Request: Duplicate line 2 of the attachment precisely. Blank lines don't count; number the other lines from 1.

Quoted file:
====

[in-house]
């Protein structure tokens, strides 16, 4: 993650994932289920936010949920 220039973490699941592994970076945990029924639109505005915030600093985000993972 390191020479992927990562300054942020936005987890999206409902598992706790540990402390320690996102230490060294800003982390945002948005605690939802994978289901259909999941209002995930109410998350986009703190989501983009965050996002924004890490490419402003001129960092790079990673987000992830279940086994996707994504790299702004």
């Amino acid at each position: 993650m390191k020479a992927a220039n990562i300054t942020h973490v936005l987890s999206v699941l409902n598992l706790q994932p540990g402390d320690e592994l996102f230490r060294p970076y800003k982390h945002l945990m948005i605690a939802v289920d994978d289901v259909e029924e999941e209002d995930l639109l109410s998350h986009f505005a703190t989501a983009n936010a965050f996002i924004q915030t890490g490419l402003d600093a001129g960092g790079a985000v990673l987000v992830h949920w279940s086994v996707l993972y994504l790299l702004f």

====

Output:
């Protein structure tokens, strides 16, 4: 993650994932289920936010949920 220039973490699941592994970076945990029924639109505005915030600093985000993972 390191020479992927990562300054942020936005987890999206409902598992706790540990402390320690996102230490060294800003982390945002948005605690939802994978289901259909999941209002995930109410998350986009703190989501983009965050996002924004890490490419402003001129960092790079990673987000992830279940086994996707994504790299702004």